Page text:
A DOJ Press Releasereports on a deferred prosecution agreement entered into by "Novo Nordisk A/S (Novo), a Danish corporation based in Bagsvaerd, Denmark." The agreement calls for the company to pay a penalty of "$9 million penalty for illegal kickbacks paid to the former Iraqi government." This case is part of the DOJ's investigation "into the UN Oil-for-Food program." The DOJ filed "one count of conspiracy to commit wire fraud and to violate the books and records provisions of the Foreign Corrupt Practices Act (FCPA)." The DOJ Press Release states:
"According to the agreement and the information filed today, between 2001 and 2003, Novo paid approximately $1.4 million to the former Iraqi government by inflating the price of contracts by 10 percent before submitting the contracts to the United Nations for approval and concealed from the United Nations the fact that the price contained a kickback to the former Iraqi government. Novo also admitted it inaccurately recorded the kickback payments as "commissions" in its books and records."
Monday, May 11, 2009
Back in October 2007, WellCare Health Plans, Inc. in Tampa was the subject of a search by government agents. (see here and here) Last week, the company entered into a deferred prosecution agreement. (see Bloomberg here). A DOJ Press Release outlines the obligations of WellCare under this agreement. It includes "consent to the civil forfeiture of $40,000,000," "pay an additional $40,000,000 in restitution to the Florida Medicaid and healthy Kids programs," "retain and pay an independent Monitor," and as usual for deferred prosecution agreements, cooperation in investigations, in this case investigations of "Wellcare executives and employees responsible for the alleged fraudulent conduct at issue."
But like so many of the recent deferred prosecution agreements, the DOJ plays a powerful position in the company's future. In this case the U.S. Attorney's Office gets to select the "independent Monitor." And if the "Monitor resigns or is unable to serve the balance of his or her term, a successor Monitor shall be selected by the USAO. . ." Additionally, a breach of the agreement rests in the sole discretion of the prosecution, although they do give the company time to respond to claims of a breach. And "[r]egardless of whether the USAO pursues criminal charges against WellCare upon any breach of the DPA, any monies paid to the USAO at any time by WellCare will not be returned to WellCare and WellCare will make no claim upon such monies." So much for contract law. (see here)
Deferred Prosecution Agreement here.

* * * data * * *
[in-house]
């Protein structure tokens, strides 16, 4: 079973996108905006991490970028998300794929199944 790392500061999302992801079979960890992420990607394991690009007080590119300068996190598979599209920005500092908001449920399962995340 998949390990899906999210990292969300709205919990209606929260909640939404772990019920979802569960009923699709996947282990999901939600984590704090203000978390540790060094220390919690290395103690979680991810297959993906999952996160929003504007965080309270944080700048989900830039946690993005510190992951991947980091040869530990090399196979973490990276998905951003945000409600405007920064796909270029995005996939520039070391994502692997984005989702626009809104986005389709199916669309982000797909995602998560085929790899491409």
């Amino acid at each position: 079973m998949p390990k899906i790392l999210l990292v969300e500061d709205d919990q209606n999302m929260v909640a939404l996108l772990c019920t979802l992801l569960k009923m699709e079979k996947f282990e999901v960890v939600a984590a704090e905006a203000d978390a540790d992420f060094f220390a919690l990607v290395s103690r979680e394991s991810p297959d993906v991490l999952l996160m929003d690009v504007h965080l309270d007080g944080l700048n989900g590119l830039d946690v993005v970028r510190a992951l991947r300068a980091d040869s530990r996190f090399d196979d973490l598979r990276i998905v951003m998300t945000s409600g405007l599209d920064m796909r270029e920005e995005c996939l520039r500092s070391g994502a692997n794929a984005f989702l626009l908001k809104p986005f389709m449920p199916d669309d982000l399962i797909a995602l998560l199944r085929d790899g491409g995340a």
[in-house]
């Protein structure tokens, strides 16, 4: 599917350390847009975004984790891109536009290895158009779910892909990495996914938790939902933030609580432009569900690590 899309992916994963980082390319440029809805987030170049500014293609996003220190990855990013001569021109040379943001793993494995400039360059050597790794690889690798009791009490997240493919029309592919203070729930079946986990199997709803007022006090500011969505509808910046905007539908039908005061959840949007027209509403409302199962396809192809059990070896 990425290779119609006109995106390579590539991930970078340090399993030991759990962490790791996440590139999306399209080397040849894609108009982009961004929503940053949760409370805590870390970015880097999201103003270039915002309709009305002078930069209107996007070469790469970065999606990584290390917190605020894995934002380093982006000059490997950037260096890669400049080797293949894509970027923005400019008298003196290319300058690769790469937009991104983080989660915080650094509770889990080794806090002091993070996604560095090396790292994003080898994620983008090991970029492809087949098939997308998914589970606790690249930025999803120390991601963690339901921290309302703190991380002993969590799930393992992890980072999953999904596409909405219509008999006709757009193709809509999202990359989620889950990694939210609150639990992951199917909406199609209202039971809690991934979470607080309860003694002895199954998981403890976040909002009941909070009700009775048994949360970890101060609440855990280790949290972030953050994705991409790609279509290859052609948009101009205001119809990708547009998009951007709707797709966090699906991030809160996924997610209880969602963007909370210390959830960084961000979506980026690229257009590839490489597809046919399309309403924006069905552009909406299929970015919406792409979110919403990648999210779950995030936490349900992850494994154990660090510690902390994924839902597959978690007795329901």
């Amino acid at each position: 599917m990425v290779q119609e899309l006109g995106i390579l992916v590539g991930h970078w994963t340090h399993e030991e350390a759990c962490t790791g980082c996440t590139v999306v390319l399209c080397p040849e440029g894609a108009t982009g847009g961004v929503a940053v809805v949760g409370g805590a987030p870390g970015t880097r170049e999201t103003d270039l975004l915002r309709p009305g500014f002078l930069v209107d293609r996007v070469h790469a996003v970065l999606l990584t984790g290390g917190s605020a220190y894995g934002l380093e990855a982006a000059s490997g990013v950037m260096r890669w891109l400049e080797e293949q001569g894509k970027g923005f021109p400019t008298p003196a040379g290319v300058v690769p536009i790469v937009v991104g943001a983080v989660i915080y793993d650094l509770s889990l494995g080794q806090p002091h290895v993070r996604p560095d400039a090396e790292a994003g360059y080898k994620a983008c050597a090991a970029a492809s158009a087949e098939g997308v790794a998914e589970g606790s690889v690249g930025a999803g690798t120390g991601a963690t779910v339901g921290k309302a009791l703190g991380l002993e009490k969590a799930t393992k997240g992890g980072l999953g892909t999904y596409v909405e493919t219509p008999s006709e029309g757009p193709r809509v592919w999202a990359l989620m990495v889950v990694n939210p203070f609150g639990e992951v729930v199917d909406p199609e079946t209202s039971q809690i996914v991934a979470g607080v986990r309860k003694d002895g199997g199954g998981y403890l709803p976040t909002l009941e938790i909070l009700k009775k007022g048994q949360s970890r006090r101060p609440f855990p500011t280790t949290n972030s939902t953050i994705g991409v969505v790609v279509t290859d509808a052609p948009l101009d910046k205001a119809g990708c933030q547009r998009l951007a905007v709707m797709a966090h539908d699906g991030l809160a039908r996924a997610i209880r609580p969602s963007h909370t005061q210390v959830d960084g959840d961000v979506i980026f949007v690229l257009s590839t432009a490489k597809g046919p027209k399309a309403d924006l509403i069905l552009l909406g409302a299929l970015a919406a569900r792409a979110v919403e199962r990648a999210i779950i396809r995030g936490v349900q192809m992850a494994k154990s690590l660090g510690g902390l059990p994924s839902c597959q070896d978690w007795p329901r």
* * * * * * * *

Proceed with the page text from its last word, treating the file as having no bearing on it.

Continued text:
Sunday, April 19, 2009
The threat of indictment to a corporation is huge, and one need only look at what happened to Arthur Andersen LL.P to reach this conclusion. In the aftermath of Andersen, many corporations have entered into deferred and non-prosecution agreements with the government, paying huge fines but avoiding prosecution. With their "backs against the wall" the companies agree to many controversial terms, including in some cases the waiver of the attorney-client privilege. The net result to the government is not only money, but also evidence that can be used to proceed against individuals within the company.
But how does this scenario play out in the long run. The case of U.S. v. The Williams Companies provides an interesting glance at what can happen when the attorney-client privilege is violated by the company. Williams, an opinion issued this past week by the DC Court of Appeals has the individual asking for discovery in the criminal case, and wanting the government to produce the discovery they received from the company. The problem is that the company does not want the evidence to be produced to the defendant. So the court is left to rule on "a third-party appeal of a discovery order in a criminal case compelling the government to produce 'all materials disclosed' by the third party pursuant to its cooperation with federal investigators during a criminal investigation of the third party and others." The court remands the case to the district court to assess "which documents were material to the defense."
The moral of the story is - you may think that your back is against the wall to enter into a deferred prosecution agreement, but before you agree to waive the attorney-client privilege, be aware of the long-term ramifications of this decision.
(esp) (blogging from Chicago)
Friday, April 10, 2009